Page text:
Study: British Pansies Freaked Out By Foursquare, Obviously Aren’t Using It Correctly


The New York-bred phenomenon known as Foursquare — which is basically the Bros Icing Bros of Social Media — has made its way across the Atlantic, where British people who clearly don’t “get it” are currently being scared out of their “knickers” or whatever by it.

As it just so happens, there’s a study out now being reported on by The Guardian about Foursquare! And technologies like Foursquare! And if you don’t know what Foursquare is, basically, it’s like Twittering all your Facebook Friends your location on Google Maps, where they can meet up with you and share special “Badges”/Pokemon. Honestly, just…read about it here.

So why a survey? Because when people are fascinated or scared or can be capitalized on by a new product or behavior, the first thing smarmy people do is find a small group of people who really have no idea what they or their questioners are talking about, ask them questions, get answers, and scale that sample to make bold, sweeping statements about things. This is how polling works, and it’s stupid. But it works! Kind of. Sometimes.

In this case, wouldn’t a survey commissioned by a web security group have to produce results meant to scare people into investing in web security technologies? Regardless, Webroot, who commissioned the survey, came up with this:

– Of this 73%, more than a quarter used location-based services to share their whereabouts with “strangers” and 14% use them to meet new people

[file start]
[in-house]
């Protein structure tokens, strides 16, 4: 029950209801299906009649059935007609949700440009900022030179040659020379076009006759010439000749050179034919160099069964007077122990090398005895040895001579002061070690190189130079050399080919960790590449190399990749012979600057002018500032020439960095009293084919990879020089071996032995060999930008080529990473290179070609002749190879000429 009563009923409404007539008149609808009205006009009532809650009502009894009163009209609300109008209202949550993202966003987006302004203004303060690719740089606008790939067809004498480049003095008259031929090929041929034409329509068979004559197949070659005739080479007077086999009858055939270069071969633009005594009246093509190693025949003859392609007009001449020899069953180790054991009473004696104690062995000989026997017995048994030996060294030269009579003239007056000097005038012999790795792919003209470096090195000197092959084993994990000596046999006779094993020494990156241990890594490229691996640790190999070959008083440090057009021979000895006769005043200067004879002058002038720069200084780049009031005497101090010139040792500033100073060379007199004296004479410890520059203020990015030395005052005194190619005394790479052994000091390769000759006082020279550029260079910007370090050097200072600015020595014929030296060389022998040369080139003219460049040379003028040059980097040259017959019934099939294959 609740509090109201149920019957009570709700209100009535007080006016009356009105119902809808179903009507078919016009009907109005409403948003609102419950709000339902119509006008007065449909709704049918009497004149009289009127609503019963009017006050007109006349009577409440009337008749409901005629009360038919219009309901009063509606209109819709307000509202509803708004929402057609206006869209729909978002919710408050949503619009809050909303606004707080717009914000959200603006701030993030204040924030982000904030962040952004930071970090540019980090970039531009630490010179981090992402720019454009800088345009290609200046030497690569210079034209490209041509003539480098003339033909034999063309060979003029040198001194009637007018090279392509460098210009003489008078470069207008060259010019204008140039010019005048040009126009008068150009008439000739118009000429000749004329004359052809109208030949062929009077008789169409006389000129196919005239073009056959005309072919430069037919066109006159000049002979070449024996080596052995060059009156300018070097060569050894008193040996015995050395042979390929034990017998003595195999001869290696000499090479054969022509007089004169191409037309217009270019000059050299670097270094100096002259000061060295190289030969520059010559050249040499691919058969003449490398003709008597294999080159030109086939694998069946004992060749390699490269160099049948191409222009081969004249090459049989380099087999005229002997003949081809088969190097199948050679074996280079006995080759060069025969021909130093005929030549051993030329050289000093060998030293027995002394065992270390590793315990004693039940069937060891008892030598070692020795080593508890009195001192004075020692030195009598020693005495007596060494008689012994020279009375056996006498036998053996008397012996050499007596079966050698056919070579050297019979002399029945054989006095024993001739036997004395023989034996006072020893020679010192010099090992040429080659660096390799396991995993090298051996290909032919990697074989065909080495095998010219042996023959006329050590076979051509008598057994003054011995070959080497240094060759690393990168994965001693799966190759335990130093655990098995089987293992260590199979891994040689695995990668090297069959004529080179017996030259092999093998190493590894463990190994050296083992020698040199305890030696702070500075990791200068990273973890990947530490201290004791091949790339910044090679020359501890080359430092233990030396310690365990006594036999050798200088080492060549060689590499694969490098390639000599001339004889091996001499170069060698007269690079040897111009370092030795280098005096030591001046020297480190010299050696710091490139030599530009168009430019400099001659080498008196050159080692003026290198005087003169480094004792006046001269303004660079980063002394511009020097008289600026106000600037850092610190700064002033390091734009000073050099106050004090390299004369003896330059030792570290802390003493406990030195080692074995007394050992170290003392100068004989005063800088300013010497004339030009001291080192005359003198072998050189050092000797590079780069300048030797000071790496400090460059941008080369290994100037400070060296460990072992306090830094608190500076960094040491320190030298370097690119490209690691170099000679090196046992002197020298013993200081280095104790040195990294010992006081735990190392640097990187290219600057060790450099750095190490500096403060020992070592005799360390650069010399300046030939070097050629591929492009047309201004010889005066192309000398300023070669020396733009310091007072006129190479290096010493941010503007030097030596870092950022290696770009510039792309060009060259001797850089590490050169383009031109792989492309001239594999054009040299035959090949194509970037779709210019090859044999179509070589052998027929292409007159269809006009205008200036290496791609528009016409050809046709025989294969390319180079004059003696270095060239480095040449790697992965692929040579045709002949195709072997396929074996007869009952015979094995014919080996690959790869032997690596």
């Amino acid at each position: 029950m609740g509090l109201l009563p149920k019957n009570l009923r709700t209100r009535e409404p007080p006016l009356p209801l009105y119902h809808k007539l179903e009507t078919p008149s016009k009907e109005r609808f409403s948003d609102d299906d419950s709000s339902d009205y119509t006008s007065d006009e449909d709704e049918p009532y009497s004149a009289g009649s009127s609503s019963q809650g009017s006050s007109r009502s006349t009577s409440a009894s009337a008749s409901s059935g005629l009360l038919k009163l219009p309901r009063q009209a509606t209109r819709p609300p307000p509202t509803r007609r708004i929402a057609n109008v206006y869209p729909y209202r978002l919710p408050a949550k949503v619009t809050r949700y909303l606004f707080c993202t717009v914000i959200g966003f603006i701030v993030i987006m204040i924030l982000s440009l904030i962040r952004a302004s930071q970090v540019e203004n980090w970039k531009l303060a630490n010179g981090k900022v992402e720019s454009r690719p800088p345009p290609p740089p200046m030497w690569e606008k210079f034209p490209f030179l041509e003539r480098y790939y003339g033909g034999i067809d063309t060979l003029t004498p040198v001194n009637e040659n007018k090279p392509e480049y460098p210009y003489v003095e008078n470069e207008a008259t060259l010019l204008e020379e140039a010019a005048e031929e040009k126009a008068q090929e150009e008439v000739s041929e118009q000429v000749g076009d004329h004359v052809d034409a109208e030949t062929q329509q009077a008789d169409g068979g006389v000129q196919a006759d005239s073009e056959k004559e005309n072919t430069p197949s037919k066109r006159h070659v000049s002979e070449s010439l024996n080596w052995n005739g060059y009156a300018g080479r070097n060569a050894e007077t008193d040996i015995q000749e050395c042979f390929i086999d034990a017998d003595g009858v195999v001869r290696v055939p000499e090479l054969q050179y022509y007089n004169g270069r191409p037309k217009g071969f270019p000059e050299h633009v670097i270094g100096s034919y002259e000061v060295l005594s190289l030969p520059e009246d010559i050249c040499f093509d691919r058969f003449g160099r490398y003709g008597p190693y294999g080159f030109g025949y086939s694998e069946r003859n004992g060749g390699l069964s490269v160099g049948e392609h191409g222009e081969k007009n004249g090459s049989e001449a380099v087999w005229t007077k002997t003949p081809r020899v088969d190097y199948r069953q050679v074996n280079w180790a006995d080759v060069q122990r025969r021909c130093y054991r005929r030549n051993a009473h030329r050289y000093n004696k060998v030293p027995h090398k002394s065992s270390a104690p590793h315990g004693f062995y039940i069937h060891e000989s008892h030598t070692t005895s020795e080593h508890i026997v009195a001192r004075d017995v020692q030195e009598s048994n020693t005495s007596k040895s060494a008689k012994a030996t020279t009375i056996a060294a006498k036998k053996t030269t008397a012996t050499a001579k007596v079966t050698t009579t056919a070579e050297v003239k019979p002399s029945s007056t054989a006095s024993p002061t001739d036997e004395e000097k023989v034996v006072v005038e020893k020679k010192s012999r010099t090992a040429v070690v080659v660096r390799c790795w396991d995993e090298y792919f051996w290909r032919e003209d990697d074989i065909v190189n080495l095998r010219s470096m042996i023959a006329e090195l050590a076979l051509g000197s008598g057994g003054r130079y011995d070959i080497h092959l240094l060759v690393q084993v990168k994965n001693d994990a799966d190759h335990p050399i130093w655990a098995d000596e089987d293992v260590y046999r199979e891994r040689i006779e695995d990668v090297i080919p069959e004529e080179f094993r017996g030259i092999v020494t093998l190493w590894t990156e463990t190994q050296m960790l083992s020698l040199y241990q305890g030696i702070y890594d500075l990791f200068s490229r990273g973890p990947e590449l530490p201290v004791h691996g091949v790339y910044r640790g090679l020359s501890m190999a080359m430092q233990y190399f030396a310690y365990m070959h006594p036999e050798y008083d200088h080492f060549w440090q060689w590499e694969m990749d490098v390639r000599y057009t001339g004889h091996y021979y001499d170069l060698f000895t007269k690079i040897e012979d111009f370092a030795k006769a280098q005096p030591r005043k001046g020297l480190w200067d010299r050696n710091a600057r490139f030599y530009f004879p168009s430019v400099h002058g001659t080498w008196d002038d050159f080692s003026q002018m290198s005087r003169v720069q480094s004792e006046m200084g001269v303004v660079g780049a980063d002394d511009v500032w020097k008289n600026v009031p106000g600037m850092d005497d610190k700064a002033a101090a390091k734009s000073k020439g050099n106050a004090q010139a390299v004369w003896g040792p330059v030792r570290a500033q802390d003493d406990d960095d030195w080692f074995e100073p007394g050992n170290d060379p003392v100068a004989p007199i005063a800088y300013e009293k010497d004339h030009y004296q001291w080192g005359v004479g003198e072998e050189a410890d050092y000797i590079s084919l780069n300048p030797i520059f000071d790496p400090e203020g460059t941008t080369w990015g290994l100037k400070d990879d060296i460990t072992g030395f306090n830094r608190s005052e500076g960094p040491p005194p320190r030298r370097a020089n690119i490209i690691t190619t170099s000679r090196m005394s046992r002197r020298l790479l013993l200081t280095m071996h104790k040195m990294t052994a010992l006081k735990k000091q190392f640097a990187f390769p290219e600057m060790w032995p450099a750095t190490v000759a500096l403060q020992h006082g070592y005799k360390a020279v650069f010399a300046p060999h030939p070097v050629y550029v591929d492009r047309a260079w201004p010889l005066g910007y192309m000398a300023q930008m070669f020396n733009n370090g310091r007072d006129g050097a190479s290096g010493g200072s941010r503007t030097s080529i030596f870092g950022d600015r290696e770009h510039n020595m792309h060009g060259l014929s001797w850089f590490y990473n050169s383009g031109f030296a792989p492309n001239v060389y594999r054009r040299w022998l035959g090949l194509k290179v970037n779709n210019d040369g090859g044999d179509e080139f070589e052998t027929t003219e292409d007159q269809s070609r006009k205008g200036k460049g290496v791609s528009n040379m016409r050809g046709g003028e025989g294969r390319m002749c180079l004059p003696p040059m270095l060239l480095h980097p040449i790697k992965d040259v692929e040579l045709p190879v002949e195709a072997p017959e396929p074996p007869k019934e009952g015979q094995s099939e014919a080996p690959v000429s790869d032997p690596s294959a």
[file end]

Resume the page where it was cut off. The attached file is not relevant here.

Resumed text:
– 55% of respondents said they worry over loss of privacy incurred from using geolocation data

– One in 11 respondents have used geolocation applications to meet a stranger, either digitally or in person. This is predominantly within the 18-29 age group

– 64% have accepted a friend request from a stranger

– 41% are “aware or extremely concerned” about letting “potential burglars know when they are not at home”

– In the UK, 46% of women are “highly concerned” about “letting a stalker know where they are,” compared to 27% of men

– 52% of UK respondents tag their whereabouts in a photograph online

– In the past year, 30% of UK respondents have shared their geographical location with “people other than their friends”

Right, okay, they’re going about this all wrong, no? Here’s how you use Foursquare: You find all the people you want to avoid in life. You let them “friend” you. And then you watch them “Check In” at places, and then, you avoid those places. Alternatively, you can “Check In” to places you aren’t, and bait them into going to those places. Of course, this requires skill, moderation, and trickery, but it certainly beats the alternative of Stalking and Being Stalked By Other People. You Limey creep.